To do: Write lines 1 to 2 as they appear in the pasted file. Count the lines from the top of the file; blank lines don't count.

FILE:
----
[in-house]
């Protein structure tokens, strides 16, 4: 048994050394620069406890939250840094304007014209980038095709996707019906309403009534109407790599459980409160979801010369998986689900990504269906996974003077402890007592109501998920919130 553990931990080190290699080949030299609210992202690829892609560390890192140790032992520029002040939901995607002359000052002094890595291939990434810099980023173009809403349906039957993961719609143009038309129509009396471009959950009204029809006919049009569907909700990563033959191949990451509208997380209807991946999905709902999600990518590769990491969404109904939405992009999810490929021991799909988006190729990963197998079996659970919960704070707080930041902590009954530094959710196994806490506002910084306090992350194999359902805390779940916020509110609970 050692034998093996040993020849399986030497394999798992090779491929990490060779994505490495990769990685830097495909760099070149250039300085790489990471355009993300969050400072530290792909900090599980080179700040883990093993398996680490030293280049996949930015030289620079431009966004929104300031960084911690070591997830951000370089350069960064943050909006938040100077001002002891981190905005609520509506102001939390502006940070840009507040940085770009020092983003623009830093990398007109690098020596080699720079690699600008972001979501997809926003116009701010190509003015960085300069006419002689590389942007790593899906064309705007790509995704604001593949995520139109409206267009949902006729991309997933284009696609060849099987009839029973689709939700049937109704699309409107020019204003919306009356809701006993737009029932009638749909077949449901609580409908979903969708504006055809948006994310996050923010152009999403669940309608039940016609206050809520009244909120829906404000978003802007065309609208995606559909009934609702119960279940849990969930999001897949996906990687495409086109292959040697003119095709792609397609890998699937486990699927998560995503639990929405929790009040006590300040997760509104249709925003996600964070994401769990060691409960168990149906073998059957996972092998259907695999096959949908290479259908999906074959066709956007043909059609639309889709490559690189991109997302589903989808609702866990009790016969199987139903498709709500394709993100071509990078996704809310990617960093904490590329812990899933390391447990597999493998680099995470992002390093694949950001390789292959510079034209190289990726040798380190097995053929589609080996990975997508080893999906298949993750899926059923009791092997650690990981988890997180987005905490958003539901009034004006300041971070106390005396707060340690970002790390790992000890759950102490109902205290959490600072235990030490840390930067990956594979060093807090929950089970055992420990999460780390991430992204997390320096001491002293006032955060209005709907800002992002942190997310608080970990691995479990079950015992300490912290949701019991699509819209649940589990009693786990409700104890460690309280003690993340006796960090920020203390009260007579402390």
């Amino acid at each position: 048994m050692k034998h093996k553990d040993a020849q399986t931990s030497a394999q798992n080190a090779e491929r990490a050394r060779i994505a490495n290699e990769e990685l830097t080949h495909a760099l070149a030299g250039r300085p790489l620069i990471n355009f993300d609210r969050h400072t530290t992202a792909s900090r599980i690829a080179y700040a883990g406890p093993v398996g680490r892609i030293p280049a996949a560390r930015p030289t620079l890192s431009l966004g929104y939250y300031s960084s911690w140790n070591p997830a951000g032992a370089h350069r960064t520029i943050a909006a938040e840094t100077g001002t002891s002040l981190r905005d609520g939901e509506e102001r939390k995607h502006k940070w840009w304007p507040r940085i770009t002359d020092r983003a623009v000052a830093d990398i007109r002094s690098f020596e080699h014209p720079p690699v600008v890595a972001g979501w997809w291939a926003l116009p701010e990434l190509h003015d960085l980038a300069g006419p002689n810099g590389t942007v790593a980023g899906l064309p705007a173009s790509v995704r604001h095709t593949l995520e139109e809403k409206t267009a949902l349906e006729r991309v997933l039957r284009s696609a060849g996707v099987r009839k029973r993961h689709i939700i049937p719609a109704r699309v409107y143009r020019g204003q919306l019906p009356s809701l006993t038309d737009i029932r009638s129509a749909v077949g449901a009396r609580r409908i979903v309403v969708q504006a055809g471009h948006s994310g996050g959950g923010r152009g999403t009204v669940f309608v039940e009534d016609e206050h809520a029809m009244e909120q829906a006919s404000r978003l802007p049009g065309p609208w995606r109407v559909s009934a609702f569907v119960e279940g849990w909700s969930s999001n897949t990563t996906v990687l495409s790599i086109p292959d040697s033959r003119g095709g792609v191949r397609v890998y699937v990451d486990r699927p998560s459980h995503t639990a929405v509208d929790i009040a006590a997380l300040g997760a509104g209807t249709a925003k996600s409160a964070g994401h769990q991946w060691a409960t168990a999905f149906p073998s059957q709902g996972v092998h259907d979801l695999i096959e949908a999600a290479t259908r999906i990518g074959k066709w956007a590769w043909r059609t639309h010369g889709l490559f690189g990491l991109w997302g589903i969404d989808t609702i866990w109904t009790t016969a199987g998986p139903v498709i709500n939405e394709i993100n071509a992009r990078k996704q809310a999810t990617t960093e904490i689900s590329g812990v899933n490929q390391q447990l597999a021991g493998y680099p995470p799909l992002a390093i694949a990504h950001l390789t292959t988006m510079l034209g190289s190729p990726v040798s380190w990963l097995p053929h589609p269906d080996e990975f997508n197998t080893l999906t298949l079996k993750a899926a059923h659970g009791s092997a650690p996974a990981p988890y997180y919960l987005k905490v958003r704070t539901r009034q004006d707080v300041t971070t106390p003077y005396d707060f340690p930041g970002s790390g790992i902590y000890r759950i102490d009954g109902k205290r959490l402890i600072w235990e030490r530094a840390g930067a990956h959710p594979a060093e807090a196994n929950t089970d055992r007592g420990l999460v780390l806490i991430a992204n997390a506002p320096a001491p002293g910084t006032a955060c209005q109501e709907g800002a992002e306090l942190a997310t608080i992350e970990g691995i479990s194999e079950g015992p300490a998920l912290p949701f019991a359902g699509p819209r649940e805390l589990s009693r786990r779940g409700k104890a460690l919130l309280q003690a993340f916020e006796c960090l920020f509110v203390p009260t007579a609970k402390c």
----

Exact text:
[in-house]
């Protein structure tokens, strides 16, 4: 048994050394620069406890939250840094304007014209980038095709996707019906309403009534109407790599459980409160979801010369998986689900990504269906996974003077402890007592109501998920919130 553990931990080190290699080949030299609210992202690829892609560390890192140790032992520029002040939901995607002359000052002094890595291939990434810099980023173009809403349906039957993961719609143009038309129509009396471009959950009204029809006919049009569907909700990563033959191949990451509208997380209807991946999905709902999600990518590769990491969404109904939405992009999810490929021991799909988006190729990963197998079996659970919960704070707080930041902590009954530094959710196994806490506002910084306090992350194999359902805390779940916020509110609970 050692034998093996040993020849399986030497394999798992090779491929990490060779994505490495990769990685830097495909760099070149250039300085790489990471355009993300969050400072530290792909900090599980080179700040883990093993398996680490030293280049996949930015030289620079431009966004929104300031960084911690070591997830951000370089350069960064943050909006938040100077001002002891981190905005609520509506102001939390502006940070840009507040940085770009020092983003623009830093990398007109690098020596080699720079690699600008972001979501997809926003116009701010190509003015960085300069006419002689590389942007790593899906064309705007790509995704604001593949995520139109409206267009949902006729991309997933284009696609060849099987009839029973689709939700049937109704699309409107020019204003919306009356809701006993737009029932009638749909077949449901609580409908979903969708504006055809948006994310996050923010152009999403669940309608039940016609206050809520009244909120829906404000978003802007065309609208995606559909009934609702119960279940849990969930999001897949996906990687495409086109292959040697003119095709792609397609890998699937486990699927998560995503639990929405929790009040006590300040997760509104249709925003996600964070994401769990060691409960168990149906073998059957996972092998259907695999096959949908290479259908999906074959066709956007043909059609639309889709490559690189991109997302589903989808609702866990009790016969199987139903498709709500394709993100071509990078996704809310990617960093904490590329812990899933390391447990597999493998680099995470992002390093694949950001390789292959510079034209190289990726040798380190097995053929589609080996990975997508080893999906298949993750899926059923009791092997650690990981988890997180987005905490958003539901009034004006300041971070106390005396707060340690970002790390790992000890759950102490109902205290959490600072235990030490840390930067990956594979060093807090929950089970055992420990999460780390991430992204997390320096001491002293006032955060209005709907800002992002942190997310608080970990691995479990079950015992300490912290949701019991699509819209649940589990009693786990409700104890460690309280003690993340006796960090920020203390009260007579402390």